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Her character on the hit 1960s sitcom radiated all-American wholesomeness and a youthful charm. After her TV career cooled down, she focused on theater acting.
Her Broadway career, fueled by her crystal-clear operatic soprano, brought her Tony Award nominations for “Showboat,” “The Music Man” and “Mary Poppins.”
She had a leading role as an uptight debutante-turned-hippie in the original Broadway production. She died of Covid-19.
She first achieved acclaim on the stage. But she was best known for her Emmy-nominated role as Berta, Charlie Sheen’s gruff housekeeper.
He played Hamlet, the wizard Gandalf and Tevye in “Fiddler on the Roof.” But he was probably best known for “Kiss of the Spider Woman.”
In a long career she was best known for an early role: Pussy Galore, who declared herself immune to Agent 007’s charms before judo-flipping him.
Mr. Blum, who died of coronavirus complications, was also seen on Broadway; in “Crocodile Dundee” and other movies; and on numerous television shows.
She went from being “Broadway’s hottest producer” to “one of the cleverest and most successful white-collar criminals in the history of this state.”
A memorable character actor on stage and screen, Mr. Aiello won an Academy Award nomination for his role in Spike Lee’s 1989 film.
She was also nominated for a Tony for her performance in the title role of “Anna Karenina” and was a member of the original cast of “Les Misérables.”
She bantered with John Lennon in “A Hard Day’s Night” and won a Tony for playing four women in “Stop the World — I Want to Get Off.”
Mr. Torn won an Emmy for “The Larry Sanders Show” and acclaim for his theater work. But he was dogged by his reputation as a troublemaker.
In a career that lasted almost half a century, he also appeared on screen opposite Clint Eastwood and other stars and was frequently seen on television.
A childhood friend of Leonard Bernstein, he won an Oscar and a Grammy for his work on the film “West Side Story” and 12 Clio Awards for his work in TV advertising.
She won Oscar nominations for “Midnight Cowboy” and “Farewell, My Lovely” and gossip-column attention for her indefatigable partygoing.
She won five Tony Awards as a Broadway producer, but was just as well known as the grande dame of Palm Beach, Fla., socialites.
A Broadway hoofer who went to Hollywood to tutor William Holden, Kim Novak, Ingrid Bergman, Jerry Lewis, Tuesday Weld and Jane Fonda, to name a few.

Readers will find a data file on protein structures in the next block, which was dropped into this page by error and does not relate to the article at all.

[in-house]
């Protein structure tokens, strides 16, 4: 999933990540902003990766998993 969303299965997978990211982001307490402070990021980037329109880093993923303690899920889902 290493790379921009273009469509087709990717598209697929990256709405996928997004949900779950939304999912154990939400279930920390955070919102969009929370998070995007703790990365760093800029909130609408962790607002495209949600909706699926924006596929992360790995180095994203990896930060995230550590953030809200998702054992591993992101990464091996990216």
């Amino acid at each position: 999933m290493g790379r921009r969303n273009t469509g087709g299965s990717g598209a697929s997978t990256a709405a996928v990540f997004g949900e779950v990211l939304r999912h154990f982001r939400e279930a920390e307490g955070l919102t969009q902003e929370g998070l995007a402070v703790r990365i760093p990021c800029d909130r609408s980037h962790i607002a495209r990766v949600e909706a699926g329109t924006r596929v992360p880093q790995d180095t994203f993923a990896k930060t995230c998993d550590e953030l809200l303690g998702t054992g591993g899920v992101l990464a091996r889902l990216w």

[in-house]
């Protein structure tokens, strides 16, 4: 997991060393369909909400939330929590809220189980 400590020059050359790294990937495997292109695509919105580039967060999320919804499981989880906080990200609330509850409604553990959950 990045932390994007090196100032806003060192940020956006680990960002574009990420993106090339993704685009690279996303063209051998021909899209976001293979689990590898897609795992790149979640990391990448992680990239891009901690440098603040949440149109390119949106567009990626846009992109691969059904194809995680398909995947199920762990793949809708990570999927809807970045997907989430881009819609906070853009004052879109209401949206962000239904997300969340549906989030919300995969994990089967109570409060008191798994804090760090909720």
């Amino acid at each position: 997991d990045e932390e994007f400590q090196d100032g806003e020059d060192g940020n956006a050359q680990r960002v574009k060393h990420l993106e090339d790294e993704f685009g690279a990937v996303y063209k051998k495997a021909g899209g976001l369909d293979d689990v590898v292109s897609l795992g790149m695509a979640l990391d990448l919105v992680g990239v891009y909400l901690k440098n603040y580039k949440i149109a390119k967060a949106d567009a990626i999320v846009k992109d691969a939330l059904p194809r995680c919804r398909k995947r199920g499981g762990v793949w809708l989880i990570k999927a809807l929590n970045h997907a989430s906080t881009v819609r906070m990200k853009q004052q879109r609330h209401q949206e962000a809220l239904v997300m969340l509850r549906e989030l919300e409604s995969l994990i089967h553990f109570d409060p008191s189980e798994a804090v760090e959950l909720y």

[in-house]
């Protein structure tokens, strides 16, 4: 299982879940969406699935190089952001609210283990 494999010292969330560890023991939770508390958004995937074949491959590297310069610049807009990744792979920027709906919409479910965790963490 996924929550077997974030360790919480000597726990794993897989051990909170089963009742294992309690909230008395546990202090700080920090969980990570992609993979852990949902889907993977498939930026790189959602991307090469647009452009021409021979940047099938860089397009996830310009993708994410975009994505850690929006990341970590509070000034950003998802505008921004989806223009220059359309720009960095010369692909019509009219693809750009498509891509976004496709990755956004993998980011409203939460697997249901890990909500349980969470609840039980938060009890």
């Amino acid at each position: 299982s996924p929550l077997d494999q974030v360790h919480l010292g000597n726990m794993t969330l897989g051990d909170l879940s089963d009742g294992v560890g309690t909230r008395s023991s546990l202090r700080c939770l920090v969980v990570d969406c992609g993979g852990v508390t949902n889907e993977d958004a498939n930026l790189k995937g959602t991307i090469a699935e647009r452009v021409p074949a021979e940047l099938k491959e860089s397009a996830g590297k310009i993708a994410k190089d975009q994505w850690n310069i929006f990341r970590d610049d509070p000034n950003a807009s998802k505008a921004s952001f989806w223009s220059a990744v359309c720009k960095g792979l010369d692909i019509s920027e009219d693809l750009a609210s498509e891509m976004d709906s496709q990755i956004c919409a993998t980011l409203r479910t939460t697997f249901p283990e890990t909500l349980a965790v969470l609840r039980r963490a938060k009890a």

Frank Rich called Ms. Montevecchi “a glorious amalgam of music-hall feistiness and balletic grace, with Toulouse-Lautrec shadows about the eyes.”
Mr. Stiers appeared on stage in New York in the 1970s, had roles in four Woody Allen movies, and voiced characters in two dozen Disney animated films.
Ms. Fabray won a Tony for a performance on Broadway in the 1940s and three Emmys for her work with Sid Caesar in the 1950s.
Ms. Maxwell, a longtime favorite of critics, earned five Tony Award nominations in seven years, including two in one season.
Mr. Mahoney was born in England, but he came to embody all-American grass-roots fatherhood on TV. He also appeared on Broadway and won a Tony Award.
As an operator of Lincoln Plaza Cinemas and the New Yorker Theater, Mr. Talbot introduced Americans to a whole universe of European filmmaking.
Ms. Darrieux’s career of sophisticated roles spanned eight decades and indelible incarnations as ingénue, coquette, femme fatale and grande dame.
Ms. Jeffreys, who had a long career in film, on television and on Broadway, was best known for playing the otherworldly Marion Kerby on “Topper.”
He became a familiar face to a new generation of fans when he was cast, in his late 70s, as Cornelius Fudge in the Harry Potter films.
A confident 50-ish New Yorker plunges into the world of online dating and finds cringe-inducing photos, timeless truisms and biological complications.
In Paul Kruse’s one-act play at Jack in Brooklyn, the humans have their problems, and the chickens have their own issues.
The one-acts in Series B of the newest marathon at Ensemble Studio Theater deal with pets, an insomniac ex-con, Walt Disney and girls who used to play in coffins.
A Harlem debutante party becomes a game of one-upmanship in Metropolitan Playhouse’s production of Abram Hill’s 1940 satire.
This good-natured York Theater Company musical matches a jilted bride and a restaurant worker with big dreams.